As a management technique, the 1:1 meeting is a classic, a cornerstone of building and maintaining a good relationship with the people who work for and with you. But strong professional relationships don't "just happen"; making sure the 1:1 is time well-spent involves both steering the conversation in a useful direction as well as giving the other person the space and comfort to share with you what's really going on.
By design, the 1:1 has an open-ended agenda. You're leaving space for the other person (often your direct reports) to bring up what's important to them. But how do you get there? Most people are not ready to just blurt out their problems to their manager, and there may be important issues they do not even think worth discussing. To get the conversation started, I like to begin with an open-ended, non-judgmental prompt. Most often, something like the very simple:
"So, how's it going?"
As an opening, this is pillow-soft. It's a content-free invitation to talk about whatever. Sometimes, you'll get nothing but a nod, or 5 minutes on topics outside of work (though this can still be valuable for building a personal relationship). But sometimes there really is something going on with the other person, and this is all the invitation they need to let it start spilling out.
If I get nothing, I might try a slight reformulation:
"So, what's on your mind?"
Still just as content-free as the previous prompt, but now they can't get away with just replying "good" and leaving it at that -- a sensical response requires them to state something. Anything at all, even if it's trivial. I like to use this version with people who are not, by their nature, over-sharers.
Quite often, this is enough to lead us into half an hour of conversation, especially once I've built a rapport with someone. But if I'm stuck for topics, I'll start digging into my bag of Conversation Starters, trying to kick something loose from their mind with an unexpected question.
"What's the most fun part of your job right now?"
This question assumes that some part of the job is supposed to be fun, or at least engaging. This is true for software, and for creative professionals in general, but perhaps not every job. Still, I just want them to tell me what part of their job they're enjoying; maybe we can lean into that, help guide their career a little.
"What's the worst part of your job right now?"
I like this for generally upbeat people, those who are unlikely to complain unprompted. Even if you love your job, there's something about it that's crummy; tell me about it. Maybe we can do something about it, maybe not, but I often find some promising ideas for improvements come out of giving happy people explicit permission to grouse about something.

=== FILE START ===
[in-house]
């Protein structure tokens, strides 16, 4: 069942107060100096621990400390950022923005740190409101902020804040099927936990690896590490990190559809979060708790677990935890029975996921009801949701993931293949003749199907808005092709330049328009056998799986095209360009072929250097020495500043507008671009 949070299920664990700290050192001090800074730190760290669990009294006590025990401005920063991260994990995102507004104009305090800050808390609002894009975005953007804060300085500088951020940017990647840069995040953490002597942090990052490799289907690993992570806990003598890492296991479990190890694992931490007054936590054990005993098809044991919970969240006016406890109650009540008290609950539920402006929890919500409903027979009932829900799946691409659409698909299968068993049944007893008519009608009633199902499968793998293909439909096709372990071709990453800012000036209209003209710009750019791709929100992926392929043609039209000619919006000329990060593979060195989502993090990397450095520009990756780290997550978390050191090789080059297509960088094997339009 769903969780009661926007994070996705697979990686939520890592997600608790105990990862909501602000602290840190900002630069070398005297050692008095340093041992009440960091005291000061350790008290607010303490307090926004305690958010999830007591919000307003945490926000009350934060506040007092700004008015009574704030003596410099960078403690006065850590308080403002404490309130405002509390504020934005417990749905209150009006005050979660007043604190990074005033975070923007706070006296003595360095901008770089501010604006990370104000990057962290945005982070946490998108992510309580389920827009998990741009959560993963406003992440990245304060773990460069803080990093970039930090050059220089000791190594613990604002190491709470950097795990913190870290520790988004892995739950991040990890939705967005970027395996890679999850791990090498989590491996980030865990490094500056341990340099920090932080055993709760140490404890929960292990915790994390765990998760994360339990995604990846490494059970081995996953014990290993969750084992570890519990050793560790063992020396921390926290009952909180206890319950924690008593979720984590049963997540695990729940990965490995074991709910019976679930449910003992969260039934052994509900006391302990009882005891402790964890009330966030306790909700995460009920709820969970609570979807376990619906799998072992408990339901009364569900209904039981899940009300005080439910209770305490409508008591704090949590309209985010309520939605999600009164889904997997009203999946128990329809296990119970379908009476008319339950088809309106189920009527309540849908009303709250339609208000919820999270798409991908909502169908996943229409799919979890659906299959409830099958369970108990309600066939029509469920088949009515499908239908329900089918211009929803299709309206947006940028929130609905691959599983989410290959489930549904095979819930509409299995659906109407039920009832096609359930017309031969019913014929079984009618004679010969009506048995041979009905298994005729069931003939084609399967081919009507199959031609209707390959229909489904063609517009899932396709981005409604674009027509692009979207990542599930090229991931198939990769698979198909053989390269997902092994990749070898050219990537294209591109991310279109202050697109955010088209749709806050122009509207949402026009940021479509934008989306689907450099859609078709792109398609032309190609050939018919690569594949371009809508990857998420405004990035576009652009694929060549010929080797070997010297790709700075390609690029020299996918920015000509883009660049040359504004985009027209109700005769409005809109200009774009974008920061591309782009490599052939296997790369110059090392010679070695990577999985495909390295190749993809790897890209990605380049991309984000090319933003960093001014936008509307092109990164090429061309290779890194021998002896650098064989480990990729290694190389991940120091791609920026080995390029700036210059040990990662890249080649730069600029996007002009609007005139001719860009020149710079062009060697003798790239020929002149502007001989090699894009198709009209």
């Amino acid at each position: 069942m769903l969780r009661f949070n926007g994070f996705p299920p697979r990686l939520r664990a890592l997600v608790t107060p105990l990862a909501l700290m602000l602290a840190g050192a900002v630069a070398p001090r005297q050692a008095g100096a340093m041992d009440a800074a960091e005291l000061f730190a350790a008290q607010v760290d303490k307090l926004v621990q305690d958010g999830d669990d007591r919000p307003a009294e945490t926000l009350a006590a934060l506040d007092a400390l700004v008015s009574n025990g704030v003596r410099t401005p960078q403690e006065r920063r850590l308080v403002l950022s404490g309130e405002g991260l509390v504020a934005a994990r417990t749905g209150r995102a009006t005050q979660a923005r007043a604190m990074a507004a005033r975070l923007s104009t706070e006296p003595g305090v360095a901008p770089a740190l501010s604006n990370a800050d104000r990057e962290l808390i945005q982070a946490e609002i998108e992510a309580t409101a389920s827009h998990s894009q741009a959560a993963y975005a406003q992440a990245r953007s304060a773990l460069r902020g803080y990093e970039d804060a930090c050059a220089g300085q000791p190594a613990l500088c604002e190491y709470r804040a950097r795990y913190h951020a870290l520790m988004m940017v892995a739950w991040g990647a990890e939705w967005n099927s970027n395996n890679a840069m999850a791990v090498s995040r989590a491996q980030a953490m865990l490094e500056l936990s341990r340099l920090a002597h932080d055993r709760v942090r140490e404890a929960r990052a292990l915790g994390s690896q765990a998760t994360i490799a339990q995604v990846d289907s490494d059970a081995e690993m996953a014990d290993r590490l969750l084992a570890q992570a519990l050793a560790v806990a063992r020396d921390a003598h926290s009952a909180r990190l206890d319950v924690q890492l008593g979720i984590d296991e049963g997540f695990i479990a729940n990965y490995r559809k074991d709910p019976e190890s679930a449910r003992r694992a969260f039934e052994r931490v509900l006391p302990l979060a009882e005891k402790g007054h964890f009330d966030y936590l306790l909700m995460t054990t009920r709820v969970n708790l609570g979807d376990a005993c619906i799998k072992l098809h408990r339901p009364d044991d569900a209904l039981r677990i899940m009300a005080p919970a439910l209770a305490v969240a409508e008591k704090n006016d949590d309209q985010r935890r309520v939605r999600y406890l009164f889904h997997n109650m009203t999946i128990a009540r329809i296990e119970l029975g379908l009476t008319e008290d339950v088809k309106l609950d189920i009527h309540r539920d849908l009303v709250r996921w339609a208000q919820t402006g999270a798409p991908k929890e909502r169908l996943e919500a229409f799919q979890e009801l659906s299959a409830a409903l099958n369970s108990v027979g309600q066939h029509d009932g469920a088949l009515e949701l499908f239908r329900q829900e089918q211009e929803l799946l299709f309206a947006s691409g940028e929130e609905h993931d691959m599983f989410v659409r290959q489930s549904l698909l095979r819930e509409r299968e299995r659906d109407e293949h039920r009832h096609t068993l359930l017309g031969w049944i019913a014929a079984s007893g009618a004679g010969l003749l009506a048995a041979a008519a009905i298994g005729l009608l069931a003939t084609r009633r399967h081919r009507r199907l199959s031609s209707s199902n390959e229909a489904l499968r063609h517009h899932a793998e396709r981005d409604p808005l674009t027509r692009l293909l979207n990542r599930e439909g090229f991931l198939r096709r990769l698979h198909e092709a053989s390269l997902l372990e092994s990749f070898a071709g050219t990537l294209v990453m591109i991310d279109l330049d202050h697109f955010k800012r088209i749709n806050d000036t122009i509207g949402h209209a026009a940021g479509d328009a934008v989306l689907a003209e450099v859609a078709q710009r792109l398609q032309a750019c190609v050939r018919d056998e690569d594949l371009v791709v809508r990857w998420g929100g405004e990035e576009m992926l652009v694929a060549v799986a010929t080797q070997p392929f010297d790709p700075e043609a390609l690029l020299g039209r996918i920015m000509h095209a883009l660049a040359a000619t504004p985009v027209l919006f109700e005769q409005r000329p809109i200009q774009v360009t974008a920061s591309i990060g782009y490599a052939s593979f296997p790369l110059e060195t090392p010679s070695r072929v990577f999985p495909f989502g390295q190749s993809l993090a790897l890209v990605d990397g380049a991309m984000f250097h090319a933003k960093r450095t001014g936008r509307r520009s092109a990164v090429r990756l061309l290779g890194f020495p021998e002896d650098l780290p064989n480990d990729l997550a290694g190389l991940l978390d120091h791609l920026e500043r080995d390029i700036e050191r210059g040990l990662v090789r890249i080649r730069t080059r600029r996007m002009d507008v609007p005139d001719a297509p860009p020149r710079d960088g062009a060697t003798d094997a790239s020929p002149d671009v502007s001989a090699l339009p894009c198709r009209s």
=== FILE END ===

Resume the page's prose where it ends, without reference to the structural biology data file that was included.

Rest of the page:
"If you could wave a magic wand and fix anything about the Company, what would it be?"
Similar to the previous question, but you might not get the same answer! If people are noticing that something sucks, even if it doesn't (yet) impact their day-to-day much, it's probably important that you know it sucks too, and as a manager, you're more likely to be able to do something about it.
"Who's bring really helpful to you right now?"
I like fishing for third-party compliments. Not only is it pleasant to talk about people who are helpful and supportive, but you might uncover some important inter- or cross-team support that you were unaware of. Conversely, their answer can also be instructive in terms of who they choose not to talk about.
"What kind of projects do you want to do more (or less) of?"
Similar to the "most fun" question, but project-focused.
"Are there any skills/technology you want to spend time learning?"
Keeping your employees up-to-date on training is important -- why not solicit them for ideas?
"What do you think about Company Initiative X?"
If they're part of the initiative, what do they think its prospects for success are? And if they're not, how well is the company doing spreading awareness internally about Initiative X?
This list is by no means exhaustive. All sorts of things can work, as long as it gives the other person a fresh lens to view their job, the company, or your industry through. Other examples off the top of my head:
- "What would you do if you were CEO?"
- "How do you think AI is going to affect the business?"
- "Who is the one person on your team we can't afford to lose?"
- "Do you find yourself more productive on certain days, or at certain times of day?"
For some of these questions, the answers might not change very often, if at all, so I won't ask the same person the same question more than once or twice a year. Moreover, this sort of open-ended delving can get stale if overused. It's great for building a relationship or getting one out of a rut, but I would still expect the bulk of 1:1 time to be spent on current issues, problem solving, feedback and other regular items. For me, it's a 'feel' thing; if 1:1s with a person start feeling rote, that's when I start looking for things like this to shake us out of our routine.